When I photographed Billy Ray Cyrus, I shot him in a field with a dirt bike, a fence, his dog and sort of a sweeping view behind him for a sense of scale and place. I thought this shot worked great for the magazine and moved on to the second shot that was essentially a wall of trees and Tennessee greenery where he told me a story about a large bird he found there one day and nursed back to health. Now that bird follows him around his land.

Billy Ray Cyrus for People

The plan was to bring his other motorcycle down and shoot him on that. As I was setting it up, I realized I couldn’t shoot what is essentially almost the same shot with just a different motorcycle. So when he came back from changing, I explained “Let’s just have you stand back in the brush a little and make it more about you, your personal style, in this land you love.” It wasn’t as straight forward. He agreed to my idea and we shot a few frames. Then he basically stepped out and was like, why aren’t we shooting this other motorcycle again, what are you doing? I couldn’t explain it as fast as I could just show him the back of the camera. I figured, he’s a smart guy, he’s on camera all the time, he’s been around, he knows how to look at himself, just show him. He lifted his sunglasses, looked at the screen and then stepped back in. It’s a give and take whenever one photographs someone. That to me is what makes it so exciting and wonderful as I can be as surprised by something my subject brings to the table as I am by my own ideas.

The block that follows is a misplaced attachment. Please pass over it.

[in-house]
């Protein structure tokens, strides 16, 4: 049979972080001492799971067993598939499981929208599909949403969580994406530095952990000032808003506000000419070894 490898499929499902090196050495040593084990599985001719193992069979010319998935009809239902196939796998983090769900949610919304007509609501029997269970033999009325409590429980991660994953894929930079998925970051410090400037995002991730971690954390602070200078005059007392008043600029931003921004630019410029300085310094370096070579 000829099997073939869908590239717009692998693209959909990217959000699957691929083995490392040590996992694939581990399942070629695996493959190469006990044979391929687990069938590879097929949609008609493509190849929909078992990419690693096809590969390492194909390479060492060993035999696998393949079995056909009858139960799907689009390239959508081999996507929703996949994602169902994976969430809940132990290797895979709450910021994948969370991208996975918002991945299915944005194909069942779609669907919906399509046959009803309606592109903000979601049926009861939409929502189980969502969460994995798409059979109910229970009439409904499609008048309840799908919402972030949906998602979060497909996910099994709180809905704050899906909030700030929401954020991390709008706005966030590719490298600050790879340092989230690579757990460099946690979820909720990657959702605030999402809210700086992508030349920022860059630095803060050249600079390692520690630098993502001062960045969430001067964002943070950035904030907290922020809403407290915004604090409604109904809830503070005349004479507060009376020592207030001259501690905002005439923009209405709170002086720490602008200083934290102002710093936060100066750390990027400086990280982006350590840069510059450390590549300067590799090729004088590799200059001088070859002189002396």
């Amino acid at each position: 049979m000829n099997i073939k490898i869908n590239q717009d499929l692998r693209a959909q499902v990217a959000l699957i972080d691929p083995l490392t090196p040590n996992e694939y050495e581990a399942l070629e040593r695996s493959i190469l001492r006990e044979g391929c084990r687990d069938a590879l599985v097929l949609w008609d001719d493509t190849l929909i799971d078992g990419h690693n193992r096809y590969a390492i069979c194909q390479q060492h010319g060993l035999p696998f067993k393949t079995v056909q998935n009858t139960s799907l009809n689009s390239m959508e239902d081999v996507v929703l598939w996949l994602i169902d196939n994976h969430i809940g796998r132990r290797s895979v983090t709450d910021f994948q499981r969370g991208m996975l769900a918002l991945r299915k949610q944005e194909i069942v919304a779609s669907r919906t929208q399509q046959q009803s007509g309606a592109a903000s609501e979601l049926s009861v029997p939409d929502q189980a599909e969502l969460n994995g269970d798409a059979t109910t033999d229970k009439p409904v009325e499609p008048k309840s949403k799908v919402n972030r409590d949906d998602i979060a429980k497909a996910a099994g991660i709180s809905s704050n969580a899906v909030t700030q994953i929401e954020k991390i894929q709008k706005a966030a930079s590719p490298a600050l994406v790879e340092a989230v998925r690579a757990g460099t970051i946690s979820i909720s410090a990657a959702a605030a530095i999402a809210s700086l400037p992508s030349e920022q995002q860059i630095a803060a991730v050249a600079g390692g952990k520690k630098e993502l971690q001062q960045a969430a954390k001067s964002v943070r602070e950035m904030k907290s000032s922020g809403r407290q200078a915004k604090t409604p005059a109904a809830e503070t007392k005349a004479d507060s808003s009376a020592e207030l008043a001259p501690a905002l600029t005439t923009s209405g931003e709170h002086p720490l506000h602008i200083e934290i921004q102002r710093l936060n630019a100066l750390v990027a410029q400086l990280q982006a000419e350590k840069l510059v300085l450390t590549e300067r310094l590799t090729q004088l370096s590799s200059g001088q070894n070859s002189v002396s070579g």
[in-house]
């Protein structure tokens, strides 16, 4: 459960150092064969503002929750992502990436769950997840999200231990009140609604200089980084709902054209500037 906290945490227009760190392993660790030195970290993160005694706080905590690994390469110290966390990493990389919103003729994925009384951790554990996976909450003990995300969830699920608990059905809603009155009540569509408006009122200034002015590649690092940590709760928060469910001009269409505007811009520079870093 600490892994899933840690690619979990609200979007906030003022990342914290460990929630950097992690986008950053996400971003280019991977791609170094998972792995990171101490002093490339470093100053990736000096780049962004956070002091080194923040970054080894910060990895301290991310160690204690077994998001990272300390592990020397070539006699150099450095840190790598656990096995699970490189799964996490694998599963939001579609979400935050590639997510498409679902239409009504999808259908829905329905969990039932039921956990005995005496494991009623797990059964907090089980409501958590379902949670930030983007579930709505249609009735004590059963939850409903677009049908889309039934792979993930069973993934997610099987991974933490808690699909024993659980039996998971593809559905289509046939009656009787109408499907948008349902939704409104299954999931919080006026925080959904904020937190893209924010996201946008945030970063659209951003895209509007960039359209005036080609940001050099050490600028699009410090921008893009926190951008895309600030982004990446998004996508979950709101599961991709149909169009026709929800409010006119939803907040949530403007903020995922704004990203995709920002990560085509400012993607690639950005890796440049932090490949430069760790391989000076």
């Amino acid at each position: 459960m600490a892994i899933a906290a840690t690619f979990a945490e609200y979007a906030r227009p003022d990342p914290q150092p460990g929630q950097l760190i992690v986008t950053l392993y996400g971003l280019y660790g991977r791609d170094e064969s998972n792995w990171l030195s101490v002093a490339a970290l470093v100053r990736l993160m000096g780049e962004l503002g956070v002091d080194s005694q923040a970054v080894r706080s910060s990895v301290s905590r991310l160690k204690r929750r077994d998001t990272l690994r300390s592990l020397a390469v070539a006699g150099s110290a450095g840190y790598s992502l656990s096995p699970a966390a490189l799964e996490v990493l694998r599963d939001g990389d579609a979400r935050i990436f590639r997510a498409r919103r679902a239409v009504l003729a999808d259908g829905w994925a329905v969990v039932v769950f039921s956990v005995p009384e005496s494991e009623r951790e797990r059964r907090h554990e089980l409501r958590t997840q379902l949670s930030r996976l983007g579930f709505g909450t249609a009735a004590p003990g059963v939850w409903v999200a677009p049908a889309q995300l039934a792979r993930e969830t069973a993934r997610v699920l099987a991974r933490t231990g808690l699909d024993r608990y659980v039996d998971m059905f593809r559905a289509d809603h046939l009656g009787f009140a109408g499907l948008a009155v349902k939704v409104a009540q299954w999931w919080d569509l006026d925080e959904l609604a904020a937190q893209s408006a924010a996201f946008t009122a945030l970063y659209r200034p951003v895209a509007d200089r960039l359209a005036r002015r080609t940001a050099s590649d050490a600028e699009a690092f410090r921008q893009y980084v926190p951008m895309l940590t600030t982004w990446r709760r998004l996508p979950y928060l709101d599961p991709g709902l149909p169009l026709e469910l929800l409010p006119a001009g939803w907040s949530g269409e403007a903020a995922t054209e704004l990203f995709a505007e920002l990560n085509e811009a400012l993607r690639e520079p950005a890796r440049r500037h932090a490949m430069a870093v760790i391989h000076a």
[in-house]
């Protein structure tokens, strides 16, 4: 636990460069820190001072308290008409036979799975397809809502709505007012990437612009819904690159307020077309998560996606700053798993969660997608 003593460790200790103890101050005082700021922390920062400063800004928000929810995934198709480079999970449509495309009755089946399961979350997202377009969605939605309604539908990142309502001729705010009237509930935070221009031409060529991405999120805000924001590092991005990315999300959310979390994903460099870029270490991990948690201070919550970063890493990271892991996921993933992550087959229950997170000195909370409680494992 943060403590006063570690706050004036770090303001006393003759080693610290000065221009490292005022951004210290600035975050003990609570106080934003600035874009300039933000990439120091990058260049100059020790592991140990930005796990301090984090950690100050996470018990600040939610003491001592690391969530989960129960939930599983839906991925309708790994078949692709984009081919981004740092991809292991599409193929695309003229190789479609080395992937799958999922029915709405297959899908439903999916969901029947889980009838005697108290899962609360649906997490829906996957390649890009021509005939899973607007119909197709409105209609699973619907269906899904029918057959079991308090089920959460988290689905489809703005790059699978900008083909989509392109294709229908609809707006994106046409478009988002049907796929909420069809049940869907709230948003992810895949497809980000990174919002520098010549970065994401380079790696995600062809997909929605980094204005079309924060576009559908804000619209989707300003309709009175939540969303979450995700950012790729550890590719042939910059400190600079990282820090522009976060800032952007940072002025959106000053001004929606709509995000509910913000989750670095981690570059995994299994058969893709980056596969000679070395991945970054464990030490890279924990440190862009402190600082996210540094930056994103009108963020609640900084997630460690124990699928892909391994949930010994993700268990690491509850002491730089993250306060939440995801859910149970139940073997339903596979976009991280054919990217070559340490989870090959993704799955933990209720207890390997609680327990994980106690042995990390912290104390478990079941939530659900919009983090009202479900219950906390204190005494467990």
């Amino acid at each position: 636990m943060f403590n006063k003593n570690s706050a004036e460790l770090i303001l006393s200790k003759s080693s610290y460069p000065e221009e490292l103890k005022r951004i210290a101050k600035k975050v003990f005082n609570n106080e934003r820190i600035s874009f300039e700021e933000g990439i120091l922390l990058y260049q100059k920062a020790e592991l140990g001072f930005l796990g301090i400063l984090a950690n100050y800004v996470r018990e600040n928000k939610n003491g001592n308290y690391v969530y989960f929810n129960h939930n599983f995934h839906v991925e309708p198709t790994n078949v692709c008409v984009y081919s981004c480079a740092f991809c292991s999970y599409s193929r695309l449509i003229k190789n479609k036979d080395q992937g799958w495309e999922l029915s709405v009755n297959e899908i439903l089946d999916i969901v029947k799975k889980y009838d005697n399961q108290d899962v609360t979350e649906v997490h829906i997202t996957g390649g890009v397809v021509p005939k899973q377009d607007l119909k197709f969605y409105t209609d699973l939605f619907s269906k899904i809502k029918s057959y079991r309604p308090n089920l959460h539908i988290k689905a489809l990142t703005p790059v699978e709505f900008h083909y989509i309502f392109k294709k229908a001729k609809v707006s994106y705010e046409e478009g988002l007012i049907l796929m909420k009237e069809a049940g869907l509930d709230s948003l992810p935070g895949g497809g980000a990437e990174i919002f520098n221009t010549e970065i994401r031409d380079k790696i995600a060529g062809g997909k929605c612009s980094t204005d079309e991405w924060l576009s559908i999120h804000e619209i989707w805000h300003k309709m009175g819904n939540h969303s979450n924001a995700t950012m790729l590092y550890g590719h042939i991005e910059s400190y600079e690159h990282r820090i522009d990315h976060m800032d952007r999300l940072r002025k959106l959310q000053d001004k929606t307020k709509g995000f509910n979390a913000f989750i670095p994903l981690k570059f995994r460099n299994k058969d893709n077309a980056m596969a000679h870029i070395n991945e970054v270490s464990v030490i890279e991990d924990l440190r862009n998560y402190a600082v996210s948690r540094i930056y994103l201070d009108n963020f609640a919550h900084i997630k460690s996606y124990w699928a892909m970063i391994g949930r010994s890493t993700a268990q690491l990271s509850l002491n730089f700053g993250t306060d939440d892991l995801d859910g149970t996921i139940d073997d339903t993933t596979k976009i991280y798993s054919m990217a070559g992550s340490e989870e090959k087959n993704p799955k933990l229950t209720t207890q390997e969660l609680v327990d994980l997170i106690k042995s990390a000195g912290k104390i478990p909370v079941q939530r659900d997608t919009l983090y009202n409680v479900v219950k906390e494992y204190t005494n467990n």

Billy Ray Cyrus for People

When do you consider a portrait successful?

I’ve often gotten odd enough or off the map enough that a subject looks at me and says why or what are you doing. Usually I like to think I am pushing my own boundaries of vision and or trying to make this 450th windowless, beige, conference room, with man in a tie, look as interesting as I can. The default, used too much answer that I always fall back on when talking to a subject, is something along the lines of:

It’s my job to make someone quickly flipping through a magazine, maybe forwards or backwards or maybe even over someone else’s shoulder at some airport or somewhere, stop and want to read that caption, want to read that article, want to learn more about that person. If I can make someone have a knee-jerk thoughtless reaction to a well executed, peculiar, different, wonderful, or maybe even just odd looking photograph stop and read, I like to think I did my job well.

Roger Faxon | Chairman and CEO of EMI Publishing